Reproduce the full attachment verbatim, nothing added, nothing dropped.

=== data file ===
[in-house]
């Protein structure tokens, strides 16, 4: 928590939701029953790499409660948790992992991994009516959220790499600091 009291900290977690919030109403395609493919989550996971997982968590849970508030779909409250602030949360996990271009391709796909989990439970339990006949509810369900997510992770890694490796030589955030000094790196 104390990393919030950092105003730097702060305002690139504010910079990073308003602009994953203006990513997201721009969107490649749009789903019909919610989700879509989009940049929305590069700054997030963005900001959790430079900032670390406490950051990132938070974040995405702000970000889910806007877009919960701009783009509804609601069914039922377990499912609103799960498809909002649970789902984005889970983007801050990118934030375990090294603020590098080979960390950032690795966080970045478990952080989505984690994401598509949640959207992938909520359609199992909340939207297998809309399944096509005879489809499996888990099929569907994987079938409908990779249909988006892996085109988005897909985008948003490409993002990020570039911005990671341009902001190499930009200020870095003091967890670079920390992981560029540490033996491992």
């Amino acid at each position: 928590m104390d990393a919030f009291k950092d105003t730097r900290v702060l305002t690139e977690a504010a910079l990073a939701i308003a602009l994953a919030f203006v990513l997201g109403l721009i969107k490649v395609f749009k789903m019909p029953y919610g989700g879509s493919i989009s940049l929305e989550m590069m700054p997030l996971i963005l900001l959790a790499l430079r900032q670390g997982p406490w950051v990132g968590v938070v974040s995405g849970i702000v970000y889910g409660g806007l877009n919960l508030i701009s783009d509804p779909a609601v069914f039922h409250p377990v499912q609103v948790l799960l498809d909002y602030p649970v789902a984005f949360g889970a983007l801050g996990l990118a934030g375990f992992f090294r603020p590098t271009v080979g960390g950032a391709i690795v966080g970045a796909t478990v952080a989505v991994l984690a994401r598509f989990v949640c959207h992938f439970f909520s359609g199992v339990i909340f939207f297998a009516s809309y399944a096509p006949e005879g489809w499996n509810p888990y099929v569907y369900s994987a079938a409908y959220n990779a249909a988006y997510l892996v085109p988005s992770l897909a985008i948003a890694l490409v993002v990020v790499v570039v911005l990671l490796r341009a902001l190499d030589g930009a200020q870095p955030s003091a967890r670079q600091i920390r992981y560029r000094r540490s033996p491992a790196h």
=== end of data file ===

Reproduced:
[in-house]
């Protein structure tokens, strides 16, 4: 928590939701029953790499409660948790992992991994009516959220790499600091 009291900290977690919030109403395609493919989550996971997982968590849970508030779909409250602030949360996990271009391709796909989990439970339990006949509810369900997510992770890694490796030589955030000094790196 104390990393919030950092105003730097702060305002690139504010910079990073308003602009994953203006990513997201721009969107490649749009789903019909919610989700879509989009940049929305590069700054997030963005900001959790430079900032670390406490950051990132938070974040995405702000970000889910806007877009919960701009783009509804609601069914039922377990499912609103799960498809909002649970789902984005889970983007801050990118934030375990090294603020590098080979960390950032690795966080970045478990952080989505984690994401598509949640959207992938909520359609199992909340939207297998809309399944096509005879489809499996888990099929569907994987079938409908990779249909988006892996085109988005897909985008948003490409993002990020570039911005990671341009902001190499930009200020870095003091967890670079920390992981560029540490033996491992």
């Amino acid at each position: 928590m104390d990393a919030f009291k950092d105003t730097r900290v702060l305002t690139e977690a504010a910079l990073a939701i308003a602009l994953a919030f203006v990513l997201g109403l721009i969107k490649v395609f749009k789903m019909p029953y919610g989700g879509s493919i989009s940049l929305e989550m590069m700054p997030l996971i963005l900001l959790a790499l430079r900032q670390g997982p406490w950051v990132g968590v938070v974040s995405g849970i702000v970000y889910g409660g806007l877009n919960l508030i701009s783009d509804p779909a609601v069914f039922h409250p377990v499912q609103v948790l799960l498809d909002y602030p649970v789902a984005f949360g889970a983007l801050g996990l990118a934030g375990f992992f090294r603020p590098t271009v080979g960390g950032a391709i690795v966080g970045a796909t478990v952080a989505v991994l984690a994401r598509f989990v949640c959207h992938f439970f909520s359609g199992v339990i909340f939207f297998a009516s809309y399944a096509p006949e005879g489809w499996n509810p888990y099929v569907y369900s994987a079938a409908y959220n990779a249909a988006y997510l892996v085109p988005s992770l897909a985008i948003a890694l490409v993002v990020v790499v570039v911005l990671l490796r341009a902001l190499d030589g930009a200020q870095p955030s003091a967890r670079q600091i920390r992981y560029r000094r540490s033996p491992a790196h």